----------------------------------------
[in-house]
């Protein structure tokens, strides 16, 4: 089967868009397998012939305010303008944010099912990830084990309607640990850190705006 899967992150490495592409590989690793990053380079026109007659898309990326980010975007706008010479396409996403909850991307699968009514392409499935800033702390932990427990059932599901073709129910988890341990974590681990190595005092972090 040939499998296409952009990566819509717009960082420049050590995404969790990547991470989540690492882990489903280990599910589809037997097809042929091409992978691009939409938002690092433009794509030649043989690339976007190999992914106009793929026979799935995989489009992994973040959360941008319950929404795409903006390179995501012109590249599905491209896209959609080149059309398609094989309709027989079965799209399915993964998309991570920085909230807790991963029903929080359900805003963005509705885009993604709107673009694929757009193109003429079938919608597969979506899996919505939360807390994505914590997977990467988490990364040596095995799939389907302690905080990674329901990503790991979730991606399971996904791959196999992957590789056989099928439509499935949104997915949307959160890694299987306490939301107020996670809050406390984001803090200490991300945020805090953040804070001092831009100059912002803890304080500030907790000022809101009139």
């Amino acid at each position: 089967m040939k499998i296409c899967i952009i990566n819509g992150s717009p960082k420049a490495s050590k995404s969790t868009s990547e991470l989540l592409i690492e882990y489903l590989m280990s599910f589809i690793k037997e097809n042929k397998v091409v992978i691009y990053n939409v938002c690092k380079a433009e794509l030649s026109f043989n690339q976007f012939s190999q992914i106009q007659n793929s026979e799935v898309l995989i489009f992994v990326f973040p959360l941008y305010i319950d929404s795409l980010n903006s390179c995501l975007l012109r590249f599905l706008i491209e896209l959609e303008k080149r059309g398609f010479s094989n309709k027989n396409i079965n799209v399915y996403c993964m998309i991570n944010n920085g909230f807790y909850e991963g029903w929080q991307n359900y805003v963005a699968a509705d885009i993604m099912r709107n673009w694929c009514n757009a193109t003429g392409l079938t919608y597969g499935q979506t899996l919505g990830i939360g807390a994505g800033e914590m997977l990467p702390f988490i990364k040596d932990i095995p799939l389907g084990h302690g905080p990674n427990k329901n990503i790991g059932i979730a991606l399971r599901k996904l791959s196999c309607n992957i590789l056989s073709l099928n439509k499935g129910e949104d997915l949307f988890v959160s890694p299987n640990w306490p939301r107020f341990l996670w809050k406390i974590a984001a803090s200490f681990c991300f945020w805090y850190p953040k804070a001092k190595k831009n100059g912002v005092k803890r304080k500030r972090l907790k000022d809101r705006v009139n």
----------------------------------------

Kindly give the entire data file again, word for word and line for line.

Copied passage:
[in-house]
């Protein structure tokens, strides 16, 4: 089967868009397998012939305010303008944010099912990830084990309607640990850190705006 899967992150490495592409590989690793990053380079026109007659898309990326980010975007706008010479396409996403909850991307699968009514392409499935800033702390932990427990059932599901073709129910988890341990974590681990190595005092972090 040939499998296409952009990566819509717009960082420049050590995404969790990547991470989540690492882990489903280990599910589809037997097809042929091409992978691009939409938002690092433009794509030649043989690339976007190999992914106009793929026979799935995989489009992994973040959360941008319950929404795409903006390179995501012109590249599905491209896209959609080149059309398609094989309709027989079965799209399915993964998309991570920085909230807790991963029903929080359900805003963005509705885009993604709107673009694929757009193109003429079938919608597969979506899996919505939360807390994505914590997977990467988490990364040596095995799939389907302690905080990674329901990503790991979730991606399971996904791959196999992957590789056989099928439509499935949104997915949307959160890694299987306490939301107020996670809050406390984001803090200490991300945020805090953040804070001092831009100059912002803890304080500030907790000022809101009139």
């Amino acid at each position: 089967m040939k499998i296409c899967i952009i990566n819509g992150s717009p960082k420049a490495s050590k995404s969790t868009s990547e991470l989540l592409i690492e882990y489903l590989m280990s599910f589809i690793k037997e097809n042929k397998v091409v992978i691009y990053n939409v938002c690092k380079a433009e794509l030649s026109f043989n690339q976007f012939s190999q992914i106009q007659n793929s026979e799935v898309l995989i489009f992994v990326f973040p959360l941008y305010i319950d929404s795409l980010n903006s390179c995501l975007l012109r590249f599905l706008i491209e896209l959609e303008k080149r059309g398609f010479s094989n309709k027989n396409i079965n799209v399915y996403c993964m998309i991570n944010n920085g909230f807790y909850e991963g029903w929080q991307n359900y805003v963005a699968a509705d885009i993604m099912r709107n673009w694929c009514n757009a193109t003429g392409l079938t919608y597969g499935q979506t899996l919505g990830i939360g807390a994505g800033e914590m997977l990467p702390f988490i990364k040596d932990i095995p799939l389907g084990h302690g905080p990674n427990k329901n990503i790991g059932i979730a991606l399971r599901k996904l791959s196999c309607n992957i590789l056989s073709l099928n439509k499935g129910e949104d997915l949307f988890v959160s890694p299987n640990w306490p939301r107020f341990l996670w809050k406390i974590a984001a803090s200490f681990c991300f945020w805090y850190p953040k804070a001092k190595k831009n100059g912002v005092k803890r304080k500030r972090l907790k000022d809101r705006v009139n």